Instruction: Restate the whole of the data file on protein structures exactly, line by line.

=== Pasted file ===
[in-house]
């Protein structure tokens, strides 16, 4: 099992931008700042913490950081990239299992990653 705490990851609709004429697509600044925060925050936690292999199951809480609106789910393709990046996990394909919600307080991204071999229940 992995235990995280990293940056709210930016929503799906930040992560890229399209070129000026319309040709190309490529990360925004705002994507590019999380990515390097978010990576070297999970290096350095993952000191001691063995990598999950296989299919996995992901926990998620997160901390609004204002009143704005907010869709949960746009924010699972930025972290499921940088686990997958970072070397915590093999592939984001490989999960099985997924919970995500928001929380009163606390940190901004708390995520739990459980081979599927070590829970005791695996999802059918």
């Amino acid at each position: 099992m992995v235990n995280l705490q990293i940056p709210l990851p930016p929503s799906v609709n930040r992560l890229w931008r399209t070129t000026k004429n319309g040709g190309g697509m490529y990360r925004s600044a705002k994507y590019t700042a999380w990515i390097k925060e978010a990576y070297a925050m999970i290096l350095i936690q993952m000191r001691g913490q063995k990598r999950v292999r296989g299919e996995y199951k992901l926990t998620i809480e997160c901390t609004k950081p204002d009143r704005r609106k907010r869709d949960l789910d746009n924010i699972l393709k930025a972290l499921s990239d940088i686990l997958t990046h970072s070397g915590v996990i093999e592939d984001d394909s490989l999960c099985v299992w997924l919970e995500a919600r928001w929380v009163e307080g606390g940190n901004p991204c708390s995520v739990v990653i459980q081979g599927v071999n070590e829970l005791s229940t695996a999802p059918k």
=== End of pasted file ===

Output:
[in-house]
């Protein structure tokens, strides 16, 4: 099992931008700042913490950081990239299992990653 705490990851609709004429697509600044925060925050936690292999199951809480609106789910393709990046996990394909919600307080991204071999229940 992995235990995280990293940056709210930016929503799906930040992560890229399209070129000026319309040709190309490529990360925004705002994507590019999380990515390097978010990576070297999970290096350095993952000191001691063995990598999950296989299919996995992901926990998620997160901390609004204002009143704005907010869709949960746009924010699972930025972290499921940088686990997958970072070397915590093999592939984001490989999960099985997924919970995500928001929380009163606390940190901004708390995520739990459980081979599927070590829970005791695996999802059918």
């Amino acid at each position: 099992m992995v235990n995280l705490q990293i940056p709210l990851p930016p929503s799906v609709n930040r992560l890229w931008r399209t070129t000026k004429n319309g040709g190309g697509m490529y990360r925004s600044a705002k994507y590019t700042a999380w990515i390097k925060e978010a990576y070297a925050m999970i290096l350095i936690q993952m000191r001691g913490q063995k990598r999950v292999r296989g299919e996995y199951k992901l926990t998620i809480e997160c901390t609004k950081p204002d009143r704005r609106k907010r869709d949960l789910d746009n924010i699972l393709k930025a972290l499921s990239d940088i686990l997958t990046h970072s070397g915590v996990i093999e592939d984001d394909s490989l999960c099985v299992w997924l919970e995500a919600r928001w929380v009163e307080g606390g940190n901004p991204c708390s995520v739990v990653i459980q081979g599927v071999n070590e829970l005791s229940t695996a999802p059918k």